Who is this Absalom Jones that Episcopalians celebrate each year in February?
Born into slavery in Delaware in 1746, Absalom Jones began to teach himself to read and write as a teenager, buying books with pennies he received from visitors to his master’s home. While still in his teens, he was sold away from his family to a new owner in Philadelphia. He clerked in his owner’s store during the day and worked for himself and attended an all-Black school at night.
The life of Absalom Jones was marked by vision, faith, focus, discipline, patience and selflessness. At any point in life he could have made a wanton decision to take the easy route, to rebel against his condition, or to look out for himself first. In the face of adversity, Absalom Jones never did that. Putting his faith completely in God, he took the long view and exercised the discipline, patience and focus to get himself there.
As he continued to work as a clerk in the store, he asked to buy his way to freedom, but his master consistently declined. At the age of 24, he married Mary King from a neighboring estate and they started their family. By saving his money, accepting donations and seeking loans, he was able to purchase his wife’s freedom, thereby assuring that his children would be born free. (Children took the status of their mother.) Finally, after much insistence, by 1784, when Jones was 38 years old, he obtained freedom from slavery.
Looking at Jones’ life, we see a steady, patient, faithful, honest and determined man of dignity – a man who commands respect. Consider the love and selflessness he displayed in delivering the dignity of freedom to his wife and children even as he himself continued in the degradation of slavery.
Absalom Jones was a parishioner and lay minister at St. George’s Methodist Episcopal Church of Philadelphia in 1786. The Methodist Episcopal Church admitted persons of all races, and St. George’s was an interracial congregation. Due to the efforts of Jones and fellow lay minister Richard Allen, the Black membership of the church increased tenfold.
Sadly, one Sunday racism raised its ugly head in the church when the Africans were nudged from their knees and told that they could no longer worship shoulder to shoulder with the White congregants, but had to worship from the balcony. When they completed their prayer, Jones and Allen led the Africans out of the church, never to return.
Some people would fuss or argue or appeal–certainly making their voices heard and demanding that they be treated as equals. Instead, Jones displayed a complete sense of his own inherent, God-given right to freedom and equality; he did not have to beg for it.
Jones and Allen then founded the Free African Society (FAS), a benevolent organization where Africans could save money and receive support for family emergencies, hard times, illness or death. Jones and Allen held religious services at FAS, which was aligned with the Episcopal Church. They considered turning it into a religious institution that would represent pride in African heritage and be a response to racism in White churches, but that did not happen.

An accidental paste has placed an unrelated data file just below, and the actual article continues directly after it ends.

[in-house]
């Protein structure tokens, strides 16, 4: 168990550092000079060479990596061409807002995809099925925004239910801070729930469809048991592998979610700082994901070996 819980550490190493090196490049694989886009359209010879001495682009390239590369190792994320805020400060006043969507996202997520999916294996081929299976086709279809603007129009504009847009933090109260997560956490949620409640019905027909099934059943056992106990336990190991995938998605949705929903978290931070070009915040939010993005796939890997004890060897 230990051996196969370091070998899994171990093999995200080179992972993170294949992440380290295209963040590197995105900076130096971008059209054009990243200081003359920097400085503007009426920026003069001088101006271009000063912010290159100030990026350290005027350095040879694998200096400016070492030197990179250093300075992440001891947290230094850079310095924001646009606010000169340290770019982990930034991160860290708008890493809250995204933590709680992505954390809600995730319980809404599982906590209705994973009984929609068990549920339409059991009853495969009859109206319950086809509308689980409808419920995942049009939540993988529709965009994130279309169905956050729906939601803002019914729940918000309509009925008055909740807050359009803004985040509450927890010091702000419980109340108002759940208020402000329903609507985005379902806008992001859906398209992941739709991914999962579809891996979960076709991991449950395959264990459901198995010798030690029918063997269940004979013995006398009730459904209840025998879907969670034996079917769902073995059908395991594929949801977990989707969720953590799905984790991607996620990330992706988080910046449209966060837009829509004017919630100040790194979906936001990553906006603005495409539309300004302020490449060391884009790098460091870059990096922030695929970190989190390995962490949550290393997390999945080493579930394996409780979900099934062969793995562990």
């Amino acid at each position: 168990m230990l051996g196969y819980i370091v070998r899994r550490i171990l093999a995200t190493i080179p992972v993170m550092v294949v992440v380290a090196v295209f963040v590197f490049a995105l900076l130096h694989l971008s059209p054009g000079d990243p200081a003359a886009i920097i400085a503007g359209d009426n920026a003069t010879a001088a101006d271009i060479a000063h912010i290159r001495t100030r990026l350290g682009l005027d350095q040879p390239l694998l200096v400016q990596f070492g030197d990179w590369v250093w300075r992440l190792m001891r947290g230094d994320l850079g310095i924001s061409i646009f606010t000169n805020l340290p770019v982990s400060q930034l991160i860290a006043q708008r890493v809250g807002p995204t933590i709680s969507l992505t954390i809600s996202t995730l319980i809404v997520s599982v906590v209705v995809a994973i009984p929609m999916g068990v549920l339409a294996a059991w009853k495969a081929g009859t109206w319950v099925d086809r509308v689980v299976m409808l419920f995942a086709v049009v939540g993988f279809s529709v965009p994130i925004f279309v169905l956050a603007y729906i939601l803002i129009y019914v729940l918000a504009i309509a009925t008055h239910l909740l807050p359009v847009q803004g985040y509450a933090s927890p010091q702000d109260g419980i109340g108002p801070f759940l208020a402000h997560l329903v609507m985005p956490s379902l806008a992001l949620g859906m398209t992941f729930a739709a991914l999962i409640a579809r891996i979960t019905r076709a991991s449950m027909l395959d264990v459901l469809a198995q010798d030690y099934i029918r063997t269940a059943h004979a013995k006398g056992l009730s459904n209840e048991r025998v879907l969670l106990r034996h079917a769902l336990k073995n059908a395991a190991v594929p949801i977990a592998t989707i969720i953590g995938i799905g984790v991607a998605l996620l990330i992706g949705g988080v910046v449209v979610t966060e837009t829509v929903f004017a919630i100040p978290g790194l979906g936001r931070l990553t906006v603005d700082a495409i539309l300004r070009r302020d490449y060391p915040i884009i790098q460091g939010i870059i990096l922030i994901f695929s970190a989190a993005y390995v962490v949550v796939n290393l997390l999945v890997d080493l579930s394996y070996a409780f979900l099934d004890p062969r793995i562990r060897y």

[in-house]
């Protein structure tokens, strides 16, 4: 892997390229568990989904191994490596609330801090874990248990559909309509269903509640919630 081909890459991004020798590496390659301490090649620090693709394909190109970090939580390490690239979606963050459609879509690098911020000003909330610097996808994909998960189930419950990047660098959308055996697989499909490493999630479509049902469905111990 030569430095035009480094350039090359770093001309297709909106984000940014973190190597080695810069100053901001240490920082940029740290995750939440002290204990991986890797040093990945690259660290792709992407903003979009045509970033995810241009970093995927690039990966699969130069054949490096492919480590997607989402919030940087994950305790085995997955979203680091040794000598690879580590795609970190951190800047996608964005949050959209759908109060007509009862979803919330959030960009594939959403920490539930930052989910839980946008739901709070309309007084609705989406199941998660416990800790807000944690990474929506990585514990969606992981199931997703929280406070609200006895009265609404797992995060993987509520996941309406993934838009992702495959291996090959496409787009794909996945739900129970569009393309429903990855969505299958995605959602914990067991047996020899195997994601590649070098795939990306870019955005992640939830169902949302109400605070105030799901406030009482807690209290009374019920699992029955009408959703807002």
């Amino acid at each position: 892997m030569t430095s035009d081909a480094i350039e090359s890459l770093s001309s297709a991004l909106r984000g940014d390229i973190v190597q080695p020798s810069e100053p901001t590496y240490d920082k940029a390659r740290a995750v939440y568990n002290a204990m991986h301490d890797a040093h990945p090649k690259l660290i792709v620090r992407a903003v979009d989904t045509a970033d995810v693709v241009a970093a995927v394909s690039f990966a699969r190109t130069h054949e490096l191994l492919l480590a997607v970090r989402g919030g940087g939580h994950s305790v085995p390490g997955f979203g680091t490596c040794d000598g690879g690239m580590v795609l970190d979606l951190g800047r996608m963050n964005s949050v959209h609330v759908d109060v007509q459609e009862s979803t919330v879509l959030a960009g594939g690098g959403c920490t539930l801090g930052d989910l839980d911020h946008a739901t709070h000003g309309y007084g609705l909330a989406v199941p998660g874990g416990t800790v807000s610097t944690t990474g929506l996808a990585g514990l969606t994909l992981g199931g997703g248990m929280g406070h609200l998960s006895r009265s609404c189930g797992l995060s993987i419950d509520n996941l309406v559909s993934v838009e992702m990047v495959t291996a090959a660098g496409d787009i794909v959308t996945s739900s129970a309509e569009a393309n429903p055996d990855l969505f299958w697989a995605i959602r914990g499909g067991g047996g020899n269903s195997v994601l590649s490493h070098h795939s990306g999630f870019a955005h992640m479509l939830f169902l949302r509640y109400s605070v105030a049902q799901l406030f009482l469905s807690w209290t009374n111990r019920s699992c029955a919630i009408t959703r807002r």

Although the abolitionists of Philadelphia desired to end slavery, racism was not so quick to die. White Philadelphians segregated Africans at churches and in cemeteries. Jones and Allen, through FAS, opened schools, churches and cemeteries to serve Philadelphia’s African American residents. FAS also opposed the new and growing “colonization” idea that Africans, once free, should leave the United States and repatriate to Sierra Leone on the African continent.
In 1793, with the outbreak of yellow fever in Philadelphia, many who could afford it fled to their country homes. Jones remained, and used the services of FAS to provide comfort and financial aid to the sick until, unfortunately, the organization became insolvent and had to disband by late 1794. But in 1792, FAS had founded the African Episcopal Church of St. Thomas, and Jones became its first leader. He was made a deacon in 1795, and ordained a priest in 1802, becoming the first African American priest in the Episcopal Church – and in any major White denomination in the United States. The founding documents of St. Thomas described their purpose: “to arise out of the dust and shake ourselves, and throw off that servile fear, that the habit of oppression and bondage trained us up in.”
Jones continued to dedicate his life and his gifts to the freedom and dignity of his people. With the passage of the Fugitive Slave Act of 1793, Jones took part in the first group of African Americans to petition the U.S. Congress against the cruelty and brutality of the Act, especially the criminal practice of kidnapping free Blacks and selling them into slavery. On his own on two separate occasions, Jones drafted petitions to Congress seeking to free kidnapped African American freedmen.
Perhaps what has made Absalom Jones’ name a household word among Episcopalians is that spirit of stern determination, the show of faith in God’s power to change the circumstance, and the patience to live into God’s time. Absalom Jones died on February 13, 1818. The African Episcopal Church of St. Thomas continues as a thriving church to this day, carrying on the legacy of a rich African heritage. Its 225th anniversary was celebrated in 2019.